Showing results for: Climate change: Impacts and adaptation
All regions around the world are affected by climate change. Extreme weather events, increased rainfall, heat waves and droughts are among the changes caused by the rise in average global temperature. Weather variability is generally increased as well and can be a great cause of concern for farmers. The future impact of the changes on agriculture is unclear: in some areas food production may increase, whereas in many others changing long-term conditions and unstable weather patterns may have disastrous consequences. Measures to adapt to the new climate and weather are being developed in most industries and issues around the financing of such measures have been the cause of contestation in global policy processes such as IPCC. In agriculture, it is considered necessary to prepare for changing climatic conditions through adapting seeds, crop/livestock choices, and production practices and fostering more resilient systems that can cope with shocks and variable conditions. Such adaptation to a changing climate is a huge challenge, requiring joined up institutional thinking, plenty of engagement with farmers, and adequate financing of agricultural R&D.
The Fate of Food: What We'll Eat in a Bigger, Hotter, Smarter World, by Amanda Little, examines the innovations that are changing food production.
Extreme climate events such as droughts and heat waves are better predictors of yield anomalies than indicators of climate averages in maize, rice and soybeans, according to this paper. Irrigation can mitigate the negative yield impacts of frequent warm days.
The UK Parliament has endorsed a motion to declare a climate and environment emergency, in response to the 2019 Extinction Rebellion protests and calls from the Labour opposition. The motion, which is not legally binding, follows declarations of a climate emergency by the Welsh Government, Nicola Sturgeon, First Minister of Scotland, and several cities across the UK.
This report by United Nations Environment reviews the current state of the environment and policy responses, with a particular focus on the links between planetary health and human health. It covers the impacts of the food system and risks to food security caused by environmental degradation.
This book by Darrin Qualman argues that, to avoid the collapse of civilisation, the global economy must reshape its material and energy flows away from linear, extractive patterns towards a circular model. The book includes a chapter on food production.
This report by international non-profit Forum for the Future outlines some key trends in sustainability that the authors expect will be important over the next decade. The report also aims to equip decision-makers with a greater ability to influence systems at the scale necessary to tackle global challenges.
This paper uses climate models to estimate that average precipitation across many crop production areas will change by more than natural variability throughout the 21st century. Changes are seen even if emissions are relatively low, but meeting the Paris climate goals could reduce the extent of cropland that is affected.
Extreme weather events such as frosts, heavy rains and droughts are the main drivers of lower olive yields in Italy, according to Professor Riccardo Valentini of the Euro-Mediterranean Centre for Climate Change. Italy has experienced a 57% drop in olive oil production in 2018.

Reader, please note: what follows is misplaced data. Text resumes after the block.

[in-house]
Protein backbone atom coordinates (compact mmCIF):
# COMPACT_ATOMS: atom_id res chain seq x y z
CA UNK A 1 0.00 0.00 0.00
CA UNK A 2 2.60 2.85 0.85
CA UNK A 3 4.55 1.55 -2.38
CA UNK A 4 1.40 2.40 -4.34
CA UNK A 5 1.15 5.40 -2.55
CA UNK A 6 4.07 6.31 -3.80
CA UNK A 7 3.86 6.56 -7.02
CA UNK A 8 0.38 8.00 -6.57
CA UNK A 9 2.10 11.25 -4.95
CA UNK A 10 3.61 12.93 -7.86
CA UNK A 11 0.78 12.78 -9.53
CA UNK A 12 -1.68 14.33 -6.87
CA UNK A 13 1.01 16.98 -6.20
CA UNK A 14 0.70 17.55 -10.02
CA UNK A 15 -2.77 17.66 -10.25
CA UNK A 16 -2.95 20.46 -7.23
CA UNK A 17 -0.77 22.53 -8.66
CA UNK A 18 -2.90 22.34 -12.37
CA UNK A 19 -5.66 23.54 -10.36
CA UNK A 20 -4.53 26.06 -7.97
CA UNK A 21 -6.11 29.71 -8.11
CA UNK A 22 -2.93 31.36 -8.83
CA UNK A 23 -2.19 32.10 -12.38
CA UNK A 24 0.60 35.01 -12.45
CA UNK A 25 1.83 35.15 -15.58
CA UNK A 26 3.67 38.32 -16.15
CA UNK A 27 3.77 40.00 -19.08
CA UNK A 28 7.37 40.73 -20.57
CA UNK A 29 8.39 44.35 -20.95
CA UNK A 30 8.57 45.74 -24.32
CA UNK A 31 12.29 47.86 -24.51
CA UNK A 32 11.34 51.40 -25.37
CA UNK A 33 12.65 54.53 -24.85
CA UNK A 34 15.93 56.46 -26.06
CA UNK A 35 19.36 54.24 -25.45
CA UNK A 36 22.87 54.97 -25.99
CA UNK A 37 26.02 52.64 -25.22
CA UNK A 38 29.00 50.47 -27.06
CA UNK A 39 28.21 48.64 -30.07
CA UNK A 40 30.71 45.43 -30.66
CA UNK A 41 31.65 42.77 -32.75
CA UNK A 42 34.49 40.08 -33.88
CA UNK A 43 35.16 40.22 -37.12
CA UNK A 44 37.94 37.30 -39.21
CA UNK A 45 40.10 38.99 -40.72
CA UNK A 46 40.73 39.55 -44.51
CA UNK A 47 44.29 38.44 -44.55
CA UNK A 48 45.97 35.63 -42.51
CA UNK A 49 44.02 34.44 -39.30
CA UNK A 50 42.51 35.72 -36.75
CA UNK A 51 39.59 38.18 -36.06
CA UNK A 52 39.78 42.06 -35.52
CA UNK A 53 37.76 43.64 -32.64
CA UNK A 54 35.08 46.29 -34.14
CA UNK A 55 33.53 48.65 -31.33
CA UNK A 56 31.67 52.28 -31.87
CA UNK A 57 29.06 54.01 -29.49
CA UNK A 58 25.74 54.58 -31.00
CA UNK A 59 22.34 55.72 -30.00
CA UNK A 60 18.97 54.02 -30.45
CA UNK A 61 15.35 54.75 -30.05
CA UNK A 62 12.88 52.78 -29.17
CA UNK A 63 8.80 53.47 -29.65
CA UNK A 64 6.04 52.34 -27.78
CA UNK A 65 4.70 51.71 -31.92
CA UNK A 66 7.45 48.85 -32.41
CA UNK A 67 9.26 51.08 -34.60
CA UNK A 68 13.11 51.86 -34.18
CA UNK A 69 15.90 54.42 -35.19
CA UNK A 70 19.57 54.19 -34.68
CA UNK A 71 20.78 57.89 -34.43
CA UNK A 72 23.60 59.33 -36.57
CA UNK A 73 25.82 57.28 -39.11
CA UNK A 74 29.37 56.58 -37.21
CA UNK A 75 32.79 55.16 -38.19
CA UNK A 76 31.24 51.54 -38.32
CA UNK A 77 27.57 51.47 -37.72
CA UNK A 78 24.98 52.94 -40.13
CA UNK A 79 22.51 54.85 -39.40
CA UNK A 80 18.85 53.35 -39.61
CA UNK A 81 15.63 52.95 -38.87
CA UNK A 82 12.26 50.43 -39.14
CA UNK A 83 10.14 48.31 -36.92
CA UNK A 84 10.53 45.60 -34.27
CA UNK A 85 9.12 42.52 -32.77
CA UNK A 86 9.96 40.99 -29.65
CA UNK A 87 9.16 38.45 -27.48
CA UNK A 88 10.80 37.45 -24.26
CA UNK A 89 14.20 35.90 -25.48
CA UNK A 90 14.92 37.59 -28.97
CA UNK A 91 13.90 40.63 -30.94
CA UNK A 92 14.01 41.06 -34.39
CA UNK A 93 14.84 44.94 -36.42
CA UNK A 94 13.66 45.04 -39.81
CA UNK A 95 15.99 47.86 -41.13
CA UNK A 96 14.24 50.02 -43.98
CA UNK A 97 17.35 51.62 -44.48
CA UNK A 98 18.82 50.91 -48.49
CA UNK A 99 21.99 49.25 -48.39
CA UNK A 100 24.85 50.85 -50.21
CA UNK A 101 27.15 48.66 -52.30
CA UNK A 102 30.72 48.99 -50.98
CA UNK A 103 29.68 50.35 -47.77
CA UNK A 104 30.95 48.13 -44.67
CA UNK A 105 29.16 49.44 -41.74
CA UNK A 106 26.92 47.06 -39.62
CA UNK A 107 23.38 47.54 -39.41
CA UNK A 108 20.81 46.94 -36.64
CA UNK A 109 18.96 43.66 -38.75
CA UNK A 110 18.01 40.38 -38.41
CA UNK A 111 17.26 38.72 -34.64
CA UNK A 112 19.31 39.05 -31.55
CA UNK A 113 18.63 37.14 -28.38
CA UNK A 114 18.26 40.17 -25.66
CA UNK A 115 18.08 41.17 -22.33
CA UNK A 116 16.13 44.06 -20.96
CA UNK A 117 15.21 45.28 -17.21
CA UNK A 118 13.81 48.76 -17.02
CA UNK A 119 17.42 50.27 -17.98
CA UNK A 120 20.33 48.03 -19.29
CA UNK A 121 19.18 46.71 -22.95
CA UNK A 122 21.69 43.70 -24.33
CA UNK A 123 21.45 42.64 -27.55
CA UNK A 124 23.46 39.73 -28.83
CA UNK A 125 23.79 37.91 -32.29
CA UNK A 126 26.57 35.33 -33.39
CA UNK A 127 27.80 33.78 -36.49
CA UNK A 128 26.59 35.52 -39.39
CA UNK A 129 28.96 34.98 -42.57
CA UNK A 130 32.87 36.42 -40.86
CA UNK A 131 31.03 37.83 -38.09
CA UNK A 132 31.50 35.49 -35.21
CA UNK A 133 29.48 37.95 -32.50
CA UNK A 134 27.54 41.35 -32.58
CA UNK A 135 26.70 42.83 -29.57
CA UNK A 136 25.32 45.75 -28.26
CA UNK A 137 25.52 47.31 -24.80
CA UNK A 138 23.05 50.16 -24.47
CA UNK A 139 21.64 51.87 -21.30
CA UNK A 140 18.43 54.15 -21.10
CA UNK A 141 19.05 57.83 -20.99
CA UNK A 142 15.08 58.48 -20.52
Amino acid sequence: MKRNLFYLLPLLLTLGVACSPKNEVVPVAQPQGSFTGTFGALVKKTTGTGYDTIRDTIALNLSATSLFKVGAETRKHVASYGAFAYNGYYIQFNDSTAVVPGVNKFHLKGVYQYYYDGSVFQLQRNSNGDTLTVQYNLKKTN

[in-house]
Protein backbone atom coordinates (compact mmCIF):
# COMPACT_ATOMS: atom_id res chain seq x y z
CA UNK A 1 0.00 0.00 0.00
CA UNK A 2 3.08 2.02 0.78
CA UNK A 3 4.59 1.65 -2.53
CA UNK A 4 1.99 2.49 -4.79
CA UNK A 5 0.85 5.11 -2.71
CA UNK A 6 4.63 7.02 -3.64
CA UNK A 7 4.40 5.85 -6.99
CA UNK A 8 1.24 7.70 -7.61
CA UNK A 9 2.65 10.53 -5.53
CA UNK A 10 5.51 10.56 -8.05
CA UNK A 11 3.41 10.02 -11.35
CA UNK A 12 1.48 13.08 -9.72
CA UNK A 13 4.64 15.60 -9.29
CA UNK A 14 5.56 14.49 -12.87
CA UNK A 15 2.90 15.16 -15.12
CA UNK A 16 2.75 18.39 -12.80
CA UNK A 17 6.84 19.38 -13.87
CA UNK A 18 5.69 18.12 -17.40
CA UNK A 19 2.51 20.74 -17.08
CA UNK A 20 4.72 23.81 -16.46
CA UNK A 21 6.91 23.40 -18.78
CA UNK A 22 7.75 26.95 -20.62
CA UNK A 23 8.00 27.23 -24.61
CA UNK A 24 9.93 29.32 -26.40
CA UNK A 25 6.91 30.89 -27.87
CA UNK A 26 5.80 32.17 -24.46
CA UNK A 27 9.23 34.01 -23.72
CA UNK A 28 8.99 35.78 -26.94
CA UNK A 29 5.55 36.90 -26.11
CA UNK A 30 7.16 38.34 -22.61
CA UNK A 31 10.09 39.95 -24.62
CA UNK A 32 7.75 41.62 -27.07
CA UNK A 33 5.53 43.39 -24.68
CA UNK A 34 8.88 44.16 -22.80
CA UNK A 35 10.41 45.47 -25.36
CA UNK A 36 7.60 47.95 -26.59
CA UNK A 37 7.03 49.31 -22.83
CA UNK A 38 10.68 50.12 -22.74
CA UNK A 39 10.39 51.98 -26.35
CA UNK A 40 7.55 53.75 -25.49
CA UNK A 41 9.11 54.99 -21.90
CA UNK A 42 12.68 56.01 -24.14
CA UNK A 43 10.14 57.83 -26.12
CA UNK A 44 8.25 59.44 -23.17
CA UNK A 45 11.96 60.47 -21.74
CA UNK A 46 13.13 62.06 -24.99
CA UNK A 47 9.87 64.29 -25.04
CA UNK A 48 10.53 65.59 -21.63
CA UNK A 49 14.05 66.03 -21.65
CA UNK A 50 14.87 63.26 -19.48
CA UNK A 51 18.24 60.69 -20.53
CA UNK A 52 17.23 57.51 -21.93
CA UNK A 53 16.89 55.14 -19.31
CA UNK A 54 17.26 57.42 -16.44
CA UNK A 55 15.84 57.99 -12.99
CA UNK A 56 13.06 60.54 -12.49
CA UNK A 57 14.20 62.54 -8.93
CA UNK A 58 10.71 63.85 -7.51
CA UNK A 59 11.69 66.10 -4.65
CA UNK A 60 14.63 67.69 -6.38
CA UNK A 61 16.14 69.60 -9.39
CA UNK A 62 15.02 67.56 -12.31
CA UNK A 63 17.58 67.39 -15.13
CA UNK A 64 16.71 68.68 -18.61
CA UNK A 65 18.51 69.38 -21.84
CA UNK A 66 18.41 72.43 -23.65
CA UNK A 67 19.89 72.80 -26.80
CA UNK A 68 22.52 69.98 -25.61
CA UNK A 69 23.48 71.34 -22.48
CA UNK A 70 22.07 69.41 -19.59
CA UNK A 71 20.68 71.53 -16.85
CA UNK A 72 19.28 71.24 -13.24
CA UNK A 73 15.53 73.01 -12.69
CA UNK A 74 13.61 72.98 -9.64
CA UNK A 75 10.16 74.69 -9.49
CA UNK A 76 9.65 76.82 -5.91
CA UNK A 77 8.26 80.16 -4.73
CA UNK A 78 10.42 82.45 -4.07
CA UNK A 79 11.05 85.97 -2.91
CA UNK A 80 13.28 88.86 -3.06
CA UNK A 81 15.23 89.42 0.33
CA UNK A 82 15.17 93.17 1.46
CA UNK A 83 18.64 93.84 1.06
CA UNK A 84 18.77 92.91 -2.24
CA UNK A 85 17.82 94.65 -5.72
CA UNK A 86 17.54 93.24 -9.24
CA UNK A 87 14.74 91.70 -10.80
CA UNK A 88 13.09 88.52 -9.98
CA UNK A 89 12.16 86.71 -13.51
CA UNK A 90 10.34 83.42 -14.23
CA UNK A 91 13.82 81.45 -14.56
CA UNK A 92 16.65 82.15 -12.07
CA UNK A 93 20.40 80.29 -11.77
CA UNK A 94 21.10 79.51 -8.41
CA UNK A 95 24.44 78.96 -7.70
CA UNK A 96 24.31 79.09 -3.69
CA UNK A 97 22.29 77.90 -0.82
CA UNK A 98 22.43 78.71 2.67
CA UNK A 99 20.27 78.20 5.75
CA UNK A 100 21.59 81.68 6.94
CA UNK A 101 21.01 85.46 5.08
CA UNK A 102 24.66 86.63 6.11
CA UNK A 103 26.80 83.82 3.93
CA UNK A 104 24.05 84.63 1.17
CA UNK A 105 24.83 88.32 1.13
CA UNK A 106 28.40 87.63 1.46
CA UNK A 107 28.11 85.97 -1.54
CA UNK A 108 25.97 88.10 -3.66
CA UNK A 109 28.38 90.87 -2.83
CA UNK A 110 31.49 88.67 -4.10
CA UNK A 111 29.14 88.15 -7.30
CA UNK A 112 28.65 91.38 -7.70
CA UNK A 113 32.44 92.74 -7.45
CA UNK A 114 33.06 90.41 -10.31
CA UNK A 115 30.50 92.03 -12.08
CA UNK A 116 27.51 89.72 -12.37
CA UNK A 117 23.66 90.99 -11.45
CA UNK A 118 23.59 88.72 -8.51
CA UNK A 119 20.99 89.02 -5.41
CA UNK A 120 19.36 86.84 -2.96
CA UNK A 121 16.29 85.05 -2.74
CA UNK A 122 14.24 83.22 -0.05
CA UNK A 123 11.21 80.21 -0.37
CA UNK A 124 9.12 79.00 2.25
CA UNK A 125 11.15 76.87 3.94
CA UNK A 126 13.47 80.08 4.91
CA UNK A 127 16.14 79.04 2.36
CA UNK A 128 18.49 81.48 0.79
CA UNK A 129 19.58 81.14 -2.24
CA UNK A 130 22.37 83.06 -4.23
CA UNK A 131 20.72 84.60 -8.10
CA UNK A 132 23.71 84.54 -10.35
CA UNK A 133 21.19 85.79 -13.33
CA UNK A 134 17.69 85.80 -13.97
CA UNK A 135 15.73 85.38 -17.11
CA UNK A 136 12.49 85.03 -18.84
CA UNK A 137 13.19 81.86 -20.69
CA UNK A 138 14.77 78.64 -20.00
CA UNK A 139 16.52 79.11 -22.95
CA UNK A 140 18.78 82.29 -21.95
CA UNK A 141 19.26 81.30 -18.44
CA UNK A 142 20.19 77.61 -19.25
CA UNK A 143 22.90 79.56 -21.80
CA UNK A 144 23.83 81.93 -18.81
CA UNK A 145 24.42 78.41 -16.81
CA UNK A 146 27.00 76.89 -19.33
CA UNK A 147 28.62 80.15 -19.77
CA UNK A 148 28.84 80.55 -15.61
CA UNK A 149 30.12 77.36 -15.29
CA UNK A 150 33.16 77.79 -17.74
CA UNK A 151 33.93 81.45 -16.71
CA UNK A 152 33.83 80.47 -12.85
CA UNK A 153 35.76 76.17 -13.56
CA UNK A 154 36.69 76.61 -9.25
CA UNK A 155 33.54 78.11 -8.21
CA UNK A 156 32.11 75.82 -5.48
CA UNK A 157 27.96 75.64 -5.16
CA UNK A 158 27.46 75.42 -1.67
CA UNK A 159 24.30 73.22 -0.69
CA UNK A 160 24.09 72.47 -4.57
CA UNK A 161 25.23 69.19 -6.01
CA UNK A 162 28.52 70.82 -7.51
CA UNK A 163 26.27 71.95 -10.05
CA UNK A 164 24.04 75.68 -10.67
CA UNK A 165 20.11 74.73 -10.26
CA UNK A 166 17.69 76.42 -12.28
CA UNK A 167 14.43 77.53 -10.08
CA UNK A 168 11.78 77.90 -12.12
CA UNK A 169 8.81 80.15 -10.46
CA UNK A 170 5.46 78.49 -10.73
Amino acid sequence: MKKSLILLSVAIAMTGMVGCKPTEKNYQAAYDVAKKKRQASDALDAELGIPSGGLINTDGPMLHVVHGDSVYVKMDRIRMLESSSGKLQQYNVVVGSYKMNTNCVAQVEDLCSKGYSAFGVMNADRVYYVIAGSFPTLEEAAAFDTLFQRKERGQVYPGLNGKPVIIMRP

This book by Mike Berners-Lee aims to provide a big-picture overview of how to solve the many environmental issues the world is facing now, including both systemic and personal paths of action. It is aimed at a wide audience including both policymakers and the general public. Chapter 2 is about food.
This paper retrospectively models the impacts of ocean warming on the productivity of 235 fish populations around the world representing around one third of reported global catch. It uses a temperature-dependent population model to estimate that the overall maximum sustainable yield of the fish populations dropped by 4.1% between 1930 and 2010.
This book explores how climate change will affect food security and availability, and outlines ways of adapting agriculture to cope under a different climate.
This report from The Climate Coalition (a UK-based association of organisations with an interest in climate change) outlines how production of fruit and vegetables in the UK is threatened by extreme weather events made more likely by climate change.
Human-induced environmental change could lead to the collapse of social and economic systems, according to this report from the UK think-tank IPPR, which argues that policymakers must shift their understanding of the scale and impacts of environmental breakdown and the need for transformative change.
These three audio reports from the Wall Street Journal explore the impact of climate change on commercial fisheries, cattle genetically engineered to tolerate higher temperatures, and how advances in artificial intelligence and genetics could help farmers to withstand crop disease and droughts.
This report from The Lancet Commission identifies the drivers behind what it terms ‘The Global Syndemic’, i.e. co-occurring pandemics, of obesity, undernutrition and climate change. The report finds that no country has successfully reversed its epidemic of obesity because the underlying causes have not been solved.
The Pacific Coast Federation of Fishermen's Associations has taken legal action against 30 fossil fuel companies, arguing that the crab fishing industry is being harmed by climate change. Algal blooms, made more likely by warming ocean waters, have cut short crab fishing seasons.
The US Global Change Research Programme has published the second volume of its Fourth National Climate Assessment, which examines the human welfare, societal, and environmental impacts of climate change and variability across many sectors, including agriculture.